Asia News, Mar 30, 2010 —
Pro-democracy dissidents Ding Mao and Chen Wei are arrested for praising street protests against bad government and corruption. Yang Hengjun, a Chinese-born Australian writer, also disappears. His blog is visited by millions of people. He too backed protests.
Beijing (AsiaNews/Agencies) – Ding Mao, a Sichuan dissident, is in prison only for talking about the Jasmine Revolution. Beijing is so afraid of street protests that it is cracking down on people who might want to protest or just post something about it online.
The Centre for Human Rights and Democracy reported Ding Mao’s arrest. Police went to his home in Chengdu on 19 February and took him away just because he sent messages via the Internet urging people to take to the streets each Sunday for peaceful protests. His wife Feng Xia was informed of the formal charges only last Sunday. Ding is accused of “inciting subversion of state power”.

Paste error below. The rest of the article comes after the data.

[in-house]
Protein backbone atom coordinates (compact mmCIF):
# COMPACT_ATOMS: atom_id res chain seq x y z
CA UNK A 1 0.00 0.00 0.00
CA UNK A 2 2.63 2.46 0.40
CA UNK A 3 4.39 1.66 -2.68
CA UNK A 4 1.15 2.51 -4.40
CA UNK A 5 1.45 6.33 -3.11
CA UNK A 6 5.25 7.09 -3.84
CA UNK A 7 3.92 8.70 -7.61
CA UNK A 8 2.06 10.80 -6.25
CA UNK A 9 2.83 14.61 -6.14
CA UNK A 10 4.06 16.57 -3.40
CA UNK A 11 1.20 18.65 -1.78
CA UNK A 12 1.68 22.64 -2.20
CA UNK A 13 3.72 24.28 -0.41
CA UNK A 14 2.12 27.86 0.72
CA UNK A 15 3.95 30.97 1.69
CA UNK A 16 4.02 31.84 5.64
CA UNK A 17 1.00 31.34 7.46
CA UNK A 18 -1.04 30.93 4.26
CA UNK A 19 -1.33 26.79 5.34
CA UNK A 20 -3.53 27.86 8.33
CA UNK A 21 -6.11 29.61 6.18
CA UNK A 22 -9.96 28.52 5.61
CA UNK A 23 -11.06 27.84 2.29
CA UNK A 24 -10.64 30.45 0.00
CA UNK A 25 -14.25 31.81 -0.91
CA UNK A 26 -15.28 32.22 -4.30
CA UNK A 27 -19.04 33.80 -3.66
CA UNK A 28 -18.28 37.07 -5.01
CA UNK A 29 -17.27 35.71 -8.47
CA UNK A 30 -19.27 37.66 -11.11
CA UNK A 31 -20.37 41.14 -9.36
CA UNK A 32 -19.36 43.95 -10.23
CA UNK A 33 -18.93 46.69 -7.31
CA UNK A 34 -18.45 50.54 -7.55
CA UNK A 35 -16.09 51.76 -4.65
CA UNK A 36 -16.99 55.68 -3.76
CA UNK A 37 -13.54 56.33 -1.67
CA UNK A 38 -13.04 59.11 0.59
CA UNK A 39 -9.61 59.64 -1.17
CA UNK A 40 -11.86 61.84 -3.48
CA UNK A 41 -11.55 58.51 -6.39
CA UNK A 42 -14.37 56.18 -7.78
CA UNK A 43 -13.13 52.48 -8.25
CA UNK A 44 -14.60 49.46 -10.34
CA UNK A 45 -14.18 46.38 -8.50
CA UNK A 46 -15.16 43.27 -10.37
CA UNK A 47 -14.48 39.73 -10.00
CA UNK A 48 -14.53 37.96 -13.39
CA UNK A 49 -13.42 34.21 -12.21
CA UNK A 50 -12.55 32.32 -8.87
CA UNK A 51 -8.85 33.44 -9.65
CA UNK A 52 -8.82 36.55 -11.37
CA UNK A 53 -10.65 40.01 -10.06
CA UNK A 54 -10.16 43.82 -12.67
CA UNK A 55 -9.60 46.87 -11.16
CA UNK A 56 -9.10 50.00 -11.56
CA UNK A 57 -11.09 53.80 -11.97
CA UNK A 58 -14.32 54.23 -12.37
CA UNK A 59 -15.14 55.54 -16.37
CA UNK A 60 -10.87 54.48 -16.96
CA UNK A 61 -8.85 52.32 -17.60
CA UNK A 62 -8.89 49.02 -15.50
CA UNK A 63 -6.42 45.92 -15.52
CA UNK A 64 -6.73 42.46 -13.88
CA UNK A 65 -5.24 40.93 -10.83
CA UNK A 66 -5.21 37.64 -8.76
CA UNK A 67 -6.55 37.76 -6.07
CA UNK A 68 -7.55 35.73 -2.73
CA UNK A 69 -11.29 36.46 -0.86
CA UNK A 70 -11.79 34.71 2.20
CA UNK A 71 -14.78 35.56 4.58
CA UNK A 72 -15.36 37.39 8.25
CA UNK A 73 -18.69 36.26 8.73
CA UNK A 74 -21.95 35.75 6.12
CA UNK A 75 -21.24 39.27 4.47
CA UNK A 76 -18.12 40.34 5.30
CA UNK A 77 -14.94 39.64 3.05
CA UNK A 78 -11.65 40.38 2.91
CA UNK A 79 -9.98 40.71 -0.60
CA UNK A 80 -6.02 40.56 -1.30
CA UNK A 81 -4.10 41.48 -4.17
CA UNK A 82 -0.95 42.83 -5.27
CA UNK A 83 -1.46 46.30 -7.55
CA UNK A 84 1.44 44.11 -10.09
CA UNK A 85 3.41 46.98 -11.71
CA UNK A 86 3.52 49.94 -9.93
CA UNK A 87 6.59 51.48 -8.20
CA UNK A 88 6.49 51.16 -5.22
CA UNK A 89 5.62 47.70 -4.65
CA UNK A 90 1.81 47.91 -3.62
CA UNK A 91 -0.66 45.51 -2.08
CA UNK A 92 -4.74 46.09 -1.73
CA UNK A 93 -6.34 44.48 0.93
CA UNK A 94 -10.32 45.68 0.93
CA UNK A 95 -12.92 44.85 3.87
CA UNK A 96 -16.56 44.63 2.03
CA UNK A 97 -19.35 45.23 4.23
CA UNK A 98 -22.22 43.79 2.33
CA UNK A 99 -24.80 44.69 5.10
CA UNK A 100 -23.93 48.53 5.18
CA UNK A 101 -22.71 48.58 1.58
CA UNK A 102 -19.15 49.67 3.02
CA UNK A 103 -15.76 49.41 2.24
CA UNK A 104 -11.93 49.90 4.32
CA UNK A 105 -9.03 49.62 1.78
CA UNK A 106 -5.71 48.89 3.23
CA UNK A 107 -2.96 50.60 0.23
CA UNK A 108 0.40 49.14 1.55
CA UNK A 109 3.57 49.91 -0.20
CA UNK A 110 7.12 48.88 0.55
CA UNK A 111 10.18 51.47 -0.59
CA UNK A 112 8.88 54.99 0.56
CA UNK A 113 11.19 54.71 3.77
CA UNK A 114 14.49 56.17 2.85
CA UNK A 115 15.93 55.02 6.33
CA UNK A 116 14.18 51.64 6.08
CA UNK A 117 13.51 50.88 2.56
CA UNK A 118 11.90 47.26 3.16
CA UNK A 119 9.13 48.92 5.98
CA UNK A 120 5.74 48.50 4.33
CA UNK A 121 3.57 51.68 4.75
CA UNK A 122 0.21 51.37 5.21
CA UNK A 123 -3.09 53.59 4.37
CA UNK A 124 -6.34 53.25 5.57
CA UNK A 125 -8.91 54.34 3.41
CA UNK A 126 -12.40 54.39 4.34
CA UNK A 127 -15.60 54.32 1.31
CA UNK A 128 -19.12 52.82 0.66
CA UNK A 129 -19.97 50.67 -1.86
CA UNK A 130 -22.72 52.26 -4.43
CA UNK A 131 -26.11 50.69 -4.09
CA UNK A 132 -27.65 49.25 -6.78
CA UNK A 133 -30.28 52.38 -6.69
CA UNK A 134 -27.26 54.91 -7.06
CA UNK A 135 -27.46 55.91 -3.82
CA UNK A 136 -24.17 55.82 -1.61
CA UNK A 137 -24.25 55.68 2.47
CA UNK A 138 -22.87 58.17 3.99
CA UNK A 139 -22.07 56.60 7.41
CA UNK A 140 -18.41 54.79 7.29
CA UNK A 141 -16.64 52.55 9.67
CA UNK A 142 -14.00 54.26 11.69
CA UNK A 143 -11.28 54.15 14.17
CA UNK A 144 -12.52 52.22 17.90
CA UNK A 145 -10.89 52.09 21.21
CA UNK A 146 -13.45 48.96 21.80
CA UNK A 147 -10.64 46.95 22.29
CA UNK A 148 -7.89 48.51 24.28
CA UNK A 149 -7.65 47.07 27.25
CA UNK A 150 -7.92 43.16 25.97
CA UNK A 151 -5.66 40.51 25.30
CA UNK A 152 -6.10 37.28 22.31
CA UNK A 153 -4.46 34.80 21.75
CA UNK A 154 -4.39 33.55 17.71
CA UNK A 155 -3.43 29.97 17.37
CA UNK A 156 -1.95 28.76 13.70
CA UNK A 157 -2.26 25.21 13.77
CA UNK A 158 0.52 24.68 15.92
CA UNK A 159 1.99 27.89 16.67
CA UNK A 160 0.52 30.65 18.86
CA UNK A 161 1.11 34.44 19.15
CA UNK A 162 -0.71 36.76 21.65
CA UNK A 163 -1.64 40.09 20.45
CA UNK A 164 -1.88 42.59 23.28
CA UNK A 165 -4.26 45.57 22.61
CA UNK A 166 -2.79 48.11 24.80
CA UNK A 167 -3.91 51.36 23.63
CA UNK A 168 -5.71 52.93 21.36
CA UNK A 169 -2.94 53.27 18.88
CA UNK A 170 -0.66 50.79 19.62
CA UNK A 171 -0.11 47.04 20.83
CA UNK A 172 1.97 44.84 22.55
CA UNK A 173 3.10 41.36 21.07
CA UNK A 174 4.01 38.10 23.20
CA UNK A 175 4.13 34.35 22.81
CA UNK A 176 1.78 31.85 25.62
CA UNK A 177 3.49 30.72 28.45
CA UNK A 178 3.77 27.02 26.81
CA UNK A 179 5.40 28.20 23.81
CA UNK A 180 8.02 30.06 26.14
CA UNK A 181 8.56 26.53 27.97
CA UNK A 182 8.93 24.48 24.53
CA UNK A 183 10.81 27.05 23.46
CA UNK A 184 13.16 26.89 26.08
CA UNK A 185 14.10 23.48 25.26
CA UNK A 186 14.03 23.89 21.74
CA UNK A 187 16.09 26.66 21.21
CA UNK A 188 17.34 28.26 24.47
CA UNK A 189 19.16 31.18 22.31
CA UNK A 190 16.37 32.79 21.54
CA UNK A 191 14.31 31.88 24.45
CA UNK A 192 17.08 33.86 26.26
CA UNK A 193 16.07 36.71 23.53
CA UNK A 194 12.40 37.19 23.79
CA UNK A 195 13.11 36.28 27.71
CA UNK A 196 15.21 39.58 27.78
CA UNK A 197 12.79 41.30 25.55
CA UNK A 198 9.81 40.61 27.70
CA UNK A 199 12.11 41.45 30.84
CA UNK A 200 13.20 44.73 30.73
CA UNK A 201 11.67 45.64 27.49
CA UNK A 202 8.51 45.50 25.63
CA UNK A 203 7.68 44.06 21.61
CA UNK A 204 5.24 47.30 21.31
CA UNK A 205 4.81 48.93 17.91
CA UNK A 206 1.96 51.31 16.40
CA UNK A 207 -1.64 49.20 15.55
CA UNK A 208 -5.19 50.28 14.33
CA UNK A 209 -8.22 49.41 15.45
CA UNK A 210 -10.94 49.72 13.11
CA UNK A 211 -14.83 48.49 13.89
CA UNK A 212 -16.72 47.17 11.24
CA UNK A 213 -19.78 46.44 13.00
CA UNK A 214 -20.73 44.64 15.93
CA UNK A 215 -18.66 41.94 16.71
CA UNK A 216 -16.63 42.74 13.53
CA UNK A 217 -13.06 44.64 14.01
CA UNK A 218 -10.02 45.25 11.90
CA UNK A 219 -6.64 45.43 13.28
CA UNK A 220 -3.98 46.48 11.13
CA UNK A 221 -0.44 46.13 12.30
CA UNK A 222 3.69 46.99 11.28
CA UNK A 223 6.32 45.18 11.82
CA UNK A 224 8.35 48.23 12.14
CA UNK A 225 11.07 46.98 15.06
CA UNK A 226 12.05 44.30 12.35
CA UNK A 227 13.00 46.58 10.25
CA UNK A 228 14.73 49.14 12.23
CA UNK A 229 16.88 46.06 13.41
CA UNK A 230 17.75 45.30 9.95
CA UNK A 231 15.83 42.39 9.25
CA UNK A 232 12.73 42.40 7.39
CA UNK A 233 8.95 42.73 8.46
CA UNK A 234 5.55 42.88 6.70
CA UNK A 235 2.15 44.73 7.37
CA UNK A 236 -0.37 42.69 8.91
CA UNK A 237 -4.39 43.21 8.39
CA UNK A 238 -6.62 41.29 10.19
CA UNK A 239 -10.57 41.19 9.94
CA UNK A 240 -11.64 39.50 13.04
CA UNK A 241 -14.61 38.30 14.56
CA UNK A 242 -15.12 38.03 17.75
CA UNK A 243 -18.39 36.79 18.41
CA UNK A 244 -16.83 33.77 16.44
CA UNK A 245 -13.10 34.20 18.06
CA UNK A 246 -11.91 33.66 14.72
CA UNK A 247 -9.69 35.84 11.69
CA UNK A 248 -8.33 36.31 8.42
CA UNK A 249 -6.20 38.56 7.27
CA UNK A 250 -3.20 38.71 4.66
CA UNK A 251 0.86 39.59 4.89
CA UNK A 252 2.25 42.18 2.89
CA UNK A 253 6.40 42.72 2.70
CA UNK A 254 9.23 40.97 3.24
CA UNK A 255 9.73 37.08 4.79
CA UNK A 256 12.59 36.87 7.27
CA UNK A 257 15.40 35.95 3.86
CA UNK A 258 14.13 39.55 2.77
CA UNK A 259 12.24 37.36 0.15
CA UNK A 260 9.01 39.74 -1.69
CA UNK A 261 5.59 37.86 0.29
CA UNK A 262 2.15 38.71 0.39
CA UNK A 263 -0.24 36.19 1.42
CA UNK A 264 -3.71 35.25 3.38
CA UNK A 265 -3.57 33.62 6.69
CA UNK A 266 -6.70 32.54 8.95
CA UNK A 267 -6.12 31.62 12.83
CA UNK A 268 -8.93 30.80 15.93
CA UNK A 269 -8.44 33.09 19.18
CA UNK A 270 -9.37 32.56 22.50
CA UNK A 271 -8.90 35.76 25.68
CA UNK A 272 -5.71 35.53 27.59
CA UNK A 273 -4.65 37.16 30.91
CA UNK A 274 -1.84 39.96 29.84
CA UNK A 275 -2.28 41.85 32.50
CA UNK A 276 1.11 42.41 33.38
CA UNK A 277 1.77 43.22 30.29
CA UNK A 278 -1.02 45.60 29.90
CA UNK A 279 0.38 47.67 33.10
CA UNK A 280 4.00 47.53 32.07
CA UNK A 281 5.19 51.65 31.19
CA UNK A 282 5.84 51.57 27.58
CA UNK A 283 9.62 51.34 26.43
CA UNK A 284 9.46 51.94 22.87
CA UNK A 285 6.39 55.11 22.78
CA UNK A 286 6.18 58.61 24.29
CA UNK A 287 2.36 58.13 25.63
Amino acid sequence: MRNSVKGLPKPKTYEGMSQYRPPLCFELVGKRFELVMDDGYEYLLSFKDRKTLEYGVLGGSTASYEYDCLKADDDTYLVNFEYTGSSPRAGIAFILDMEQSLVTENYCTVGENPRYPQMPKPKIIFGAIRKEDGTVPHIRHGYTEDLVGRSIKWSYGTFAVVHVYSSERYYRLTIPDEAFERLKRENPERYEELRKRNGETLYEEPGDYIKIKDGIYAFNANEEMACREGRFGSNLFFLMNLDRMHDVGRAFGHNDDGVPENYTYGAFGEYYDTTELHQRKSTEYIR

Writer Ran Yunfei, another Sichuan dissident, was arrested also in February on the same charges after he praised street protests.
Like Ran, Ding, 43, was a university student in 1989 and took part in Tiananmen Square protests in favour of democracy.
The family of pro-democracy activist Chen Wei in Suining (Sichuan) was also informed that he too was formally charged with “inciting subversion”. Chen was arrested on 20 February.
Australia’s Department of Foreign Affairs and Trade confirmed yesterday that it was investigating the disappearance of prominent Chinese-born Australian writer Yang Hengjun on Sunday.
Yang’s friend Bei Feng said they were worried about his safety. Yang had published sensitive articles but not directly relating to the "jasmine rallies".
"He disappeared after his flight from Beijing to Guangzhou landed at the city’s Baiyun airport on Sunday," Bei said. "Before going missing, he phoned a friend saying he was followed by three men."
Yang (pictured) is an important Internet writer. His blog has been visited millions of times.
People who know him fear he was taken into custody by police, but authorities in Beijing denied knowing him.
Since the start of the Jasmine Revolution in February, Beijing has arrested or detained hundreds of dissidents and pro-democracy activists, usually because of what they said or wrote.